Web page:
- It is not appropriate to take a selfie in front of a corpse peacefully laid to rest in a coffin at a viewing service.
Which begs the question: did this Alabama teenager take a selfie in front of her father’s open casket (if a casket was used and if it was open)? I would bet that she did not. Why? Because it would be disrespectful, distasteful, and inappropriate. But I have a confession to make. My family is somewhat guilty of the latter.
My mother died on September 24, 1994 leaving my father a widow. Within 24-hours of her death, I and my two siblings arrived from out-of-state to support dad and help him with the numerous required tasks leading up to the funeral. Mom was cremated.
Because the entire family was present at the church funeral, including my sister-in-law and my adult daughter, someone suggested that we all stand around the urn (which sat on a table surrounded by six dozen pink roses at the front of the church) and have our picture taken.
At the conclusion of the service, our photo was taken. It is a very awkward photo, evidenced by the strained smiles on our faces. The inner dialogue went something like this, “Someone is taking a photo; you’re always supposed to smile for a photo; ergo, here’s my smile.”
But dad wasn’t smiling. He just lost his bride of forty-seven years; what’s to smile about? He stands there with an exhausted and grim look on his face, his left hand touching the top of mom’s urn: one last connection with her before the undertaker removes the container for appropriate storage.
I’m not showing you that funeral-day family photo because there’s no reason why you need to see that private family moment. More importantly, that photo op just didn’t feel right to me.
Maybe that’s a pretty good barometer from which to gauge the appropriateness or not of our actions.
“Someone else will step in.”
“My God, this is horrible; someone should really do something!”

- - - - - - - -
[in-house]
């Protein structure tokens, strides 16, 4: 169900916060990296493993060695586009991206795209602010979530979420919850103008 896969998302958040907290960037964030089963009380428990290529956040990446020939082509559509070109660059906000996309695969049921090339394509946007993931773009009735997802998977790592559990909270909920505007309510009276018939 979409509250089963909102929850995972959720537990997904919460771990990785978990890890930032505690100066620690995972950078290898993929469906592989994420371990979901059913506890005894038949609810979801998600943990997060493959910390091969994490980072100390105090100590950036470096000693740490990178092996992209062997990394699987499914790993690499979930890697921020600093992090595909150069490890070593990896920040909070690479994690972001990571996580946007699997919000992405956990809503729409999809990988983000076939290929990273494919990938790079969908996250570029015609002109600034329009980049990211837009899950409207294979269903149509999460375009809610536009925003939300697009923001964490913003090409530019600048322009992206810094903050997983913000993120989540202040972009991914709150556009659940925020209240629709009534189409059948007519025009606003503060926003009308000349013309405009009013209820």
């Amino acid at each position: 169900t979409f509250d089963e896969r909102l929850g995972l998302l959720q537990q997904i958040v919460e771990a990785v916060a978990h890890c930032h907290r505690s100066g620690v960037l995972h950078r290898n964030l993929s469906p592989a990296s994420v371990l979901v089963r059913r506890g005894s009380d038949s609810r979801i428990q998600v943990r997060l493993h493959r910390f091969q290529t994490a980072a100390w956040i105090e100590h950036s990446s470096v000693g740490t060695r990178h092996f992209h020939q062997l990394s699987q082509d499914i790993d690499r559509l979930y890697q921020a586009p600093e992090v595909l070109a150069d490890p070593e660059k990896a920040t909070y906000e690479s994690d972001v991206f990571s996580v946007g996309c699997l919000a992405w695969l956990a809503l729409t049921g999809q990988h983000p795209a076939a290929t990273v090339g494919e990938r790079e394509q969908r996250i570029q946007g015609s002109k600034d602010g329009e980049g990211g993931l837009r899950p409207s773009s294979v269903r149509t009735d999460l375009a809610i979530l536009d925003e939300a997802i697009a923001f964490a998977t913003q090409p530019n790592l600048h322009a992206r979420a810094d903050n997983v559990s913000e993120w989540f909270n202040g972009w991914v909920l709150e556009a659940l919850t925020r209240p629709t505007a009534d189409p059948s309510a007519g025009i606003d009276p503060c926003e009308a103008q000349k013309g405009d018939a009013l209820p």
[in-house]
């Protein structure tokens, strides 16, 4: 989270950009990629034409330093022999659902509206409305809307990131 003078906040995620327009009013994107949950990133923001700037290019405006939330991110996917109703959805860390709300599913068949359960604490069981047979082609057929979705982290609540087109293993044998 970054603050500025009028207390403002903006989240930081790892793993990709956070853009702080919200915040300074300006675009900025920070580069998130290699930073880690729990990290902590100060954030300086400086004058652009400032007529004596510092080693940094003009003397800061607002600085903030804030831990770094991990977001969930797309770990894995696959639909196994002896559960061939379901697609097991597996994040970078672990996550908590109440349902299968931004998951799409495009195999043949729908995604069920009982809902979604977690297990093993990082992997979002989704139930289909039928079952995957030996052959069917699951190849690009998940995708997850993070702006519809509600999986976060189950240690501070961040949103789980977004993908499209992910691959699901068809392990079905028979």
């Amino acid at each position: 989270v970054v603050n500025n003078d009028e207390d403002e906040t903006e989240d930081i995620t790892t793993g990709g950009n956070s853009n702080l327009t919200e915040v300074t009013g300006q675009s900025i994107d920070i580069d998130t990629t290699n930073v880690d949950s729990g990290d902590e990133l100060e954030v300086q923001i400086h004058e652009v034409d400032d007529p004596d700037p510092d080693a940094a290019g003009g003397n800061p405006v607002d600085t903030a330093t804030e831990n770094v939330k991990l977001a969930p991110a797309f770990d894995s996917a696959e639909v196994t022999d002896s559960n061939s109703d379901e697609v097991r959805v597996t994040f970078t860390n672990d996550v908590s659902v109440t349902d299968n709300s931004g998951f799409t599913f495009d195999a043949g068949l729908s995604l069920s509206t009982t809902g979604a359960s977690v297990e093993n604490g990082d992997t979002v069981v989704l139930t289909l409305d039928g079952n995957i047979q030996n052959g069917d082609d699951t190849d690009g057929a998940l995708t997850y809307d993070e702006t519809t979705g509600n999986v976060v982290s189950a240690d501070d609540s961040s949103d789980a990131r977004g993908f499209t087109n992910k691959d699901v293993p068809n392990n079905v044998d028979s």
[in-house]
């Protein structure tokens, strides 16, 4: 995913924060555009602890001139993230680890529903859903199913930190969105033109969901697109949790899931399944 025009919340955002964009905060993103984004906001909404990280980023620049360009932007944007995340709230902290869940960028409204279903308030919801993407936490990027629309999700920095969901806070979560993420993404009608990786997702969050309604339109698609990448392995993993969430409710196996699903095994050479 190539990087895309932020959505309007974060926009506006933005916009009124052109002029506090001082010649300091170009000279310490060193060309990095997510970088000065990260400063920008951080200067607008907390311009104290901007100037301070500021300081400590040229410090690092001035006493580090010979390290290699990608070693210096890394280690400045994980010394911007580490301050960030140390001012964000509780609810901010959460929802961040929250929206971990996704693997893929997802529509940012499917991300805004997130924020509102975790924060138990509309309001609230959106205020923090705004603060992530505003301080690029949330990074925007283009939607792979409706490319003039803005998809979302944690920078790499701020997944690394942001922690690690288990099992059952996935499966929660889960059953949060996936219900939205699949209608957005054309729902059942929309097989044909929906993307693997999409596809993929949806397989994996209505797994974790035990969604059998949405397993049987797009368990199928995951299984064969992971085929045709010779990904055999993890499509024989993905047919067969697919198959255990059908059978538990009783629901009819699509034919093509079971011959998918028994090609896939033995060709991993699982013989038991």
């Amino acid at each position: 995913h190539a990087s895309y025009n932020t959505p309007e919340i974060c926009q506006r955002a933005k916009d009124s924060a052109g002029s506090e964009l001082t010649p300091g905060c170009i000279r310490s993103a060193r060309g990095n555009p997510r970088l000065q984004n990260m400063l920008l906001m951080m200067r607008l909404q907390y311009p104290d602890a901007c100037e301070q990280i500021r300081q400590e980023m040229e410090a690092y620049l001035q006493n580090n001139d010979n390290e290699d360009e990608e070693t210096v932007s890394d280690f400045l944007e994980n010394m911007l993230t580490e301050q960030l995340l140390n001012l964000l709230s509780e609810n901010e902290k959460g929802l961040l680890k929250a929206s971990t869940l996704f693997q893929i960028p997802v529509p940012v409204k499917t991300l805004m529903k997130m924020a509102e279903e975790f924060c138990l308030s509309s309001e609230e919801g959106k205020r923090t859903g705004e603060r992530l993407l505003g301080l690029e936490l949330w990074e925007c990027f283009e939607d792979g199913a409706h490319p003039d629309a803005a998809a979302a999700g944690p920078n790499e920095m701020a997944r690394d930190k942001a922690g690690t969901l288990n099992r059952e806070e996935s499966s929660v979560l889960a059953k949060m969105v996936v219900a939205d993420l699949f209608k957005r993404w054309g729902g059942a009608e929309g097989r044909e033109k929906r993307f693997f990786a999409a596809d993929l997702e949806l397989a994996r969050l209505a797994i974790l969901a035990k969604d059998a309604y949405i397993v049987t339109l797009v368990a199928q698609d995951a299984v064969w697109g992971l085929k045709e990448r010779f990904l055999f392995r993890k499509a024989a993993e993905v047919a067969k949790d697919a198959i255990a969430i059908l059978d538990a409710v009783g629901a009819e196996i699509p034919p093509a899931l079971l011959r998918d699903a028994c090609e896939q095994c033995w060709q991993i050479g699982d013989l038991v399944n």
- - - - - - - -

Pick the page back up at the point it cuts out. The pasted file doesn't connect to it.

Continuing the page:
That someone is you and me.
In the attached article from today’s Seattle Times newspaper, Pulitzer Prize winning columnist, Leonard Pitts Jr., poses a question that all of us should readily be able to answer. If you see someone in need of help, do you wait for someone else to do the right thing, or do you step in? Do you need to look to other people, watching the same emergency situation as you, to receive the correct “cue” as to what is required of you? No, each of us should assume that if I don’t help this person, no one else will. That’s what Martin Luther King Jr. encouraged us to do when, during one of his speeches, he relayed the story of the Good Samaritan from the Bible.
Pardon my paraphrase, but his message went something like this:
When I happen upon someone in obvious need of assistance, instead of hesitating and wondering what will happen to me if I render assistance, I should be asking myself, “What will happen to this person if I don’t stop and help?”
Some needs are obvious as detailed in one of the stories in Mr. Pitts’ article: Just outside of a New Jersey McDonald’s restaurant, a female McDonald’s worker was savagely beaten by a co-worker who was upset because the other woman gossiped about her. During the beating, no one stepped in to help. While the crowd exclaimed over what they saw – and even took photos and videos of the beating – the only person who came to this victim’s aide was her two-year old son who did what he could to get the mean woman off of his mommy. Not one person at this McDonald’s eatery called 911. I encourage you to read Mr. Pitts’ account to learn the outcome of this story.
Some needs aren’t as evident: in the heat of a summer’s day, you see an elderly man walking down the street when you leave the house to do some errands, and on your return trip a couple hours later, this same elderly man is sitting on a boulder at the side of the road – a bewildered look upon his face. That’s when you need to trust your gut. You say to yourself, “This isn’t right. This guy must be lost and most certainly could be dehydrated,” and so you pull over the car. I wrote an article last summer on this very subject matter, Trust your gut!, resultant from an experience that reinforced my belief that if something feels wrong, it is wrong.
Whether a need is obvious or not-so-obvious, you’re the someone who needs to step up to meet that need. Life is too precious to be an apathetic bystander.